Socially conscious investing is booming. According to the latest biennial report from the United States Forum for Sustainable and Responsible Investment (US SIF), total U.S.-domiciled assets under management employing sustainable investing strategies increased 42 percent over the past two years to $17 trillion in 2020. ESG (environmental, social and governance) investing now makes up 33 percent of total U.S. assets under management.
As millennials and Gen Zers transition into prime investing years (and inherit the largest amount of wealth in history from their parents), the demand for socially conscious investment options—those that do well financially and do good for society—will undoubtedly increase.
That said, potential impact investors can be spooked quickly when confronted by all the terms and definitions in this relatively new area.
Socially conscious investing is the general term for an investment that has both financial and social/environmental objectives. It’s important to note that socially conscious investing is not an asset class but a philosophical approach to investing across all asset classes.
But the field of socially conscious investing has a lot of nuance, and thus, a lot of names to describe slightly different approaches. For someone new to the field, the seemingly never-ending assortment of acronyms, terminology and definitions associated with social investing can be confusing and leave potential investors on the sidelines, not sure about what action to take, if any.
So, let’s address this issue head on.
The first type of socially conscious investing is called responsible investing. This approach is also called “greenwashing” and “negative screening.” These are terms investors use when they’re looking to clean up their portfolios by weeding out investments in companies that are commonly perceived to be harmful to society—for example, guns and other weapon manufacturers, tobacco product producers and heavy polluters.
From responsible investing, we begin to move across the socially conscious investing continuum to sustainable investing. Sustainable investing is an investment approach that uses ESG criteria to help choose companies to invest in. ESG criteria are a set of standards for business operations that social investors use to screen potential investments. Environmental criteria consider how a company performs as a steward of nature. Social criteria analyze how a company handles relationships with employees, suppliers, customers and the communities where it operates. Governance criteria look at areas such as a company’s leadership, executive pay, audits, internal controls and shareholder rights.
ESG metrics help separate stocks and funds that are truly sustainable investments from those that are simply greenwashing—i.e., organizations and funds that are simply trying to present a socially and environmentally responsible public image.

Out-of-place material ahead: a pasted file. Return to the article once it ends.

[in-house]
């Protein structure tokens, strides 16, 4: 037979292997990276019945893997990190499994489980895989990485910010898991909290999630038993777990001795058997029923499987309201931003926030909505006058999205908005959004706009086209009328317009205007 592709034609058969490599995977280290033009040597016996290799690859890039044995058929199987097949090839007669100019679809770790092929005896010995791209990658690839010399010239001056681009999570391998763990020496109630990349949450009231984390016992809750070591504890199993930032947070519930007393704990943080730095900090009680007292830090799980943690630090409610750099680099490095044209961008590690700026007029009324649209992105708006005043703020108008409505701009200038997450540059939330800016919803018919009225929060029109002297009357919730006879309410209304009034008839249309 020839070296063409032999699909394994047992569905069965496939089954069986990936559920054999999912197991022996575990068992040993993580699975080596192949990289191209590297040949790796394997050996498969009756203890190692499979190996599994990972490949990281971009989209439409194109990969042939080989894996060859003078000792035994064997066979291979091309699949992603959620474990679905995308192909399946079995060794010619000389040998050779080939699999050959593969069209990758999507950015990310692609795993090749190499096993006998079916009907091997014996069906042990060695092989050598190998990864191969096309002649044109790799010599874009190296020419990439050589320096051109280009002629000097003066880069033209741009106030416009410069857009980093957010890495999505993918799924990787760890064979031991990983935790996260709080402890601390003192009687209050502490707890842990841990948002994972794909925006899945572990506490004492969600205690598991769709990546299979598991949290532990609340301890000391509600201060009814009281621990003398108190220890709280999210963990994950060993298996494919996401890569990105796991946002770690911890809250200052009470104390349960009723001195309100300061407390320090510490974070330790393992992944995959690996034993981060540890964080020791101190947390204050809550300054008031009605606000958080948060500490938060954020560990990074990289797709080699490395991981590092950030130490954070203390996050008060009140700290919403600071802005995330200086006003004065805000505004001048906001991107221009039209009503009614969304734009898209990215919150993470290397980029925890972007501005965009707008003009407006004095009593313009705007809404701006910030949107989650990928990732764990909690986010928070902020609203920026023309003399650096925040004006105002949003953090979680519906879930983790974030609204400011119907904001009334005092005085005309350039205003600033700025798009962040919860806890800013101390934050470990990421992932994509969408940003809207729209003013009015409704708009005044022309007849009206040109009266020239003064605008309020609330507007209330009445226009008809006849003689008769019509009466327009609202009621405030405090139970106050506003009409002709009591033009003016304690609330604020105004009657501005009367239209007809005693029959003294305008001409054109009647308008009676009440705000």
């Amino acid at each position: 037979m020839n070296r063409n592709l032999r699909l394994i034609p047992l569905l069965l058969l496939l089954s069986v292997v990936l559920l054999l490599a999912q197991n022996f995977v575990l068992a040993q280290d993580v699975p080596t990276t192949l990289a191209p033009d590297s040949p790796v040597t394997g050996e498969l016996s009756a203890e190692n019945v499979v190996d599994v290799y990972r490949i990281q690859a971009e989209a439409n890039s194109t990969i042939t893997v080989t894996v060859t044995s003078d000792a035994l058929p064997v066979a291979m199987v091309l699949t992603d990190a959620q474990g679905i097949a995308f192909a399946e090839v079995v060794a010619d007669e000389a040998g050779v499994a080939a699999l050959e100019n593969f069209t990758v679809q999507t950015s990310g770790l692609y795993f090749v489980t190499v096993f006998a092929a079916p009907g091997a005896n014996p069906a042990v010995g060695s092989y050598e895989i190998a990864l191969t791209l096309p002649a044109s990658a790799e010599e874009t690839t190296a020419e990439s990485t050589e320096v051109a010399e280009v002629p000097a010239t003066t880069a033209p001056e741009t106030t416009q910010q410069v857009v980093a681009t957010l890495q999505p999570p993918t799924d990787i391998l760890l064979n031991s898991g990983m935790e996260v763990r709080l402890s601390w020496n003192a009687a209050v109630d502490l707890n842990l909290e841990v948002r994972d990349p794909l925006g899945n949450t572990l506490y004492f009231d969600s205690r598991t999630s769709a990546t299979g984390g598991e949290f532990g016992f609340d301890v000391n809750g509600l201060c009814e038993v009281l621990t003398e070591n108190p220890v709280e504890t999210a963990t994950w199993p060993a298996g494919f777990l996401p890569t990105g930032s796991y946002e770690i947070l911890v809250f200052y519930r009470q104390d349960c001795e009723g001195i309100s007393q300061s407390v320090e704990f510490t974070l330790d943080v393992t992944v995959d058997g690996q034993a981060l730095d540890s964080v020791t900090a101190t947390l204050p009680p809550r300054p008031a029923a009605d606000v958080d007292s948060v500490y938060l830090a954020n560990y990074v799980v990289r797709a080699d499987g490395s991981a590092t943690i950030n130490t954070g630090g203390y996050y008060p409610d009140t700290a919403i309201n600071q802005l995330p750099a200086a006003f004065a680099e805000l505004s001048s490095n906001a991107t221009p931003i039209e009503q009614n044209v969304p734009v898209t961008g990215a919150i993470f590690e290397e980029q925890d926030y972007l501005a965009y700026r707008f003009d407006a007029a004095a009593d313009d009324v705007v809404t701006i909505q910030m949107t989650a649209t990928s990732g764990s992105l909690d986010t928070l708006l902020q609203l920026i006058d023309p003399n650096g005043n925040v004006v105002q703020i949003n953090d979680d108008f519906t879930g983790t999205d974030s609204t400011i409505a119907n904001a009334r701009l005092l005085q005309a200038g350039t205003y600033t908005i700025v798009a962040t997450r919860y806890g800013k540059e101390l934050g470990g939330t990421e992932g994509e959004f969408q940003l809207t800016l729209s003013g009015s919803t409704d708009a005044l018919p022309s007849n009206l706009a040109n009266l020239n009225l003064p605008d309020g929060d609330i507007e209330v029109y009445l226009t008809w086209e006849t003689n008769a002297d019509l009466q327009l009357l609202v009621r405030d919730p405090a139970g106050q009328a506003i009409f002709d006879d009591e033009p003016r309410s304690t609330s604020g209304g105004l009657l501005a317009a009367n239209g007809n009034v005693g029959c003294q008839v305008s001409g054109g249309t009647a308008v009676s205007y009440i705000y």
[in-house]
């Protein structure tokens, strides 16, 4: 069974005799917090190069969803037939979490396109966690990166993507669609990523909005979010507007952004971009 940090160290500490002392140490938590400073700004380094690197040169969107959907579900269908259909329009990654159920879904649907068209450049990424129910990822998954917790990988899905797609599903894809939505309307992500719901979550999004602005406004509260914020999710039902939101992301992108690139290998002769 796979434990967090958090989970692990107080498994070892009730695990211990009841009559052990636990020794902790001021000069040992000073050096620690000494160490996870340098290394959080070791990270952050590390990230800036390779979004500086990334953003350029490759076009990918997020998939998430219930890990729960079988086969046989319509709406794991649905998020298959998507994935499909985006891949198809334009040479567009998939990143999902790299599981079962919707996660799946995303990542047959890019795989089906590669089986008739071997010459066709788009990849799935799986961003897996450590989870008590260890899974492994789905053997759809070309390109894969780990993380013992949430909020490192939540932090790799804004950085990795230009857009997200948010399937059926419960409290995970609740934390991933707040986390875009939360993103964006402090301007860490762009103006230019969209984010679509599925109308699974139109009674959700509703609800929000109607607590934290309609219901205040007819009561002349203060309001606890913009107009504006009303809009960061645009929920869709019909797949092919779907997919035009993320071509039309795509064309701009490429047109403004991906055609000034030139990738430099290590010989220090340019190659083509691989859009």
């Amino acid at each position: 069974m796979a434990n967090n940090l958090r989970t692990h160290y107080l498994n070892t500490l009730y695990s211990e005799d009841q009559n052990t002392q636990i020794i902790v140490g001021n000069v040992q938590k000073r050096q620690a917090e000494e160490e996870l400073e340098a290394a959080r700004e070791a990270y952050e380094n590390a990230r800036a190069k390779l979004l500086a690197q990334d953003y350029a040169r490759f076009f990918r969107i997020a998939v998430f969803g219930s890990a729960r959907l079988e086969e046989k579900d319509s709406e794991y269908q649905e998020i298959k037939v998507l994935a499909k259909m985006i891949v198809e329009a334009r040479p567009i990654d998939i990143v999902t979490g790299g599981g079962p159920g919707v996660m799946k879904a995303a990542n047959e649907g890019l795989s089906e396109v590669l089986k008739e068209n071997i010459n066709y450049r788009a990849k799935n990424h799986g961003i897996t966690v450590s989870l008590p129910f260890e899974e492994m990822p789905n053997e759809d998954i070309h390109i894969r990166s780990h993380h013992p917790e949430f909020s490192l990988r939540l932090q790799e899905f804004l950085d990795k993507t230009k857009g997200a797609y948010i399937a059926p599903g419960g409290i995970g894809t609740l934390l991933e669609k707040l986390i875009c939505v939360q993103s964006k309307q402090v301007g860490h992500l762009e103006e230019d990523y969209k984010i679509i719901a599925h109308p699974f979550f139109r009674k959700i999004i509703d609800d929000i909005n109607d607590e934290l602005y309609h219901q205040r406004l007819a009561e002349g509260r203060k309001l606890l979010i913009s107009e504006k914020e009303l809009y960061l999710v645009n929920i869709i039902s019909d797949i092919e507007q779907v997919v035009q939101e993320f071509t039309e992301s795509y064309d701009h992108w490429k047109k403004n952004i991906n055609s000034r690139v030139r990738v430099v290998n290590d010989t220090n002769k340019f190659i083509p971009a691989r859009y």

Next, we have triple bottom line (TBL) investing—also known as integrated bottom line and the three pillars—which involves investing in companies that, as part of their mission, want to positively impact people, planet and profit in some way.
TBL companies conduct business in a wide variety of industries and have products and services that may or may not have any specific positive social or environmental impact. However, whatever their industry, they look to report progress in the three pillar areas: people, planet and profits.
Lastly, there’s impact investing, which targets companies that produce products and services that directly address social and environmental challenges. Impact investing moves beyond the objective of “doing no harm” to investing in companies “doing active good” through investments in companies created specifically to address important social or environmental problems. Impact investing is based on the principle of using the power of capital for the greater good.
The impact investing space prioritizes—on equal terms—social and environmental impact, along with profitability. That’s not necessarily the case with the social investing approaches highlighted above.
Socially conscious investment options, especially widely available ETFs and funds, can be a possible first step into the socially conscious investing community. These SRI ETFs and funds utilize negative screening techniques, which allow them to avoid industries that are negatively impacting our world, including fossil fuels and heavily polluting sectors. Many of the available ETFs and funds share holdings in common, raising investor awareness and continuing the trend toward expanding socially conscious investing.
The great thing about socially conscious investing is the opportunity to continue across the continuum from “less bad” negative screening options to “active good” options. Impact investments align for-profit businesses that place positive social and environmental impact as the core mission of the business.
The beauty of socially conscious investing in general, and impact investing in particular, is that you don’t have to sacrifice financial returns to make a positive impact on society.
Craig Jonas is the founder and CEO of CoPeace, an impact investing holding company.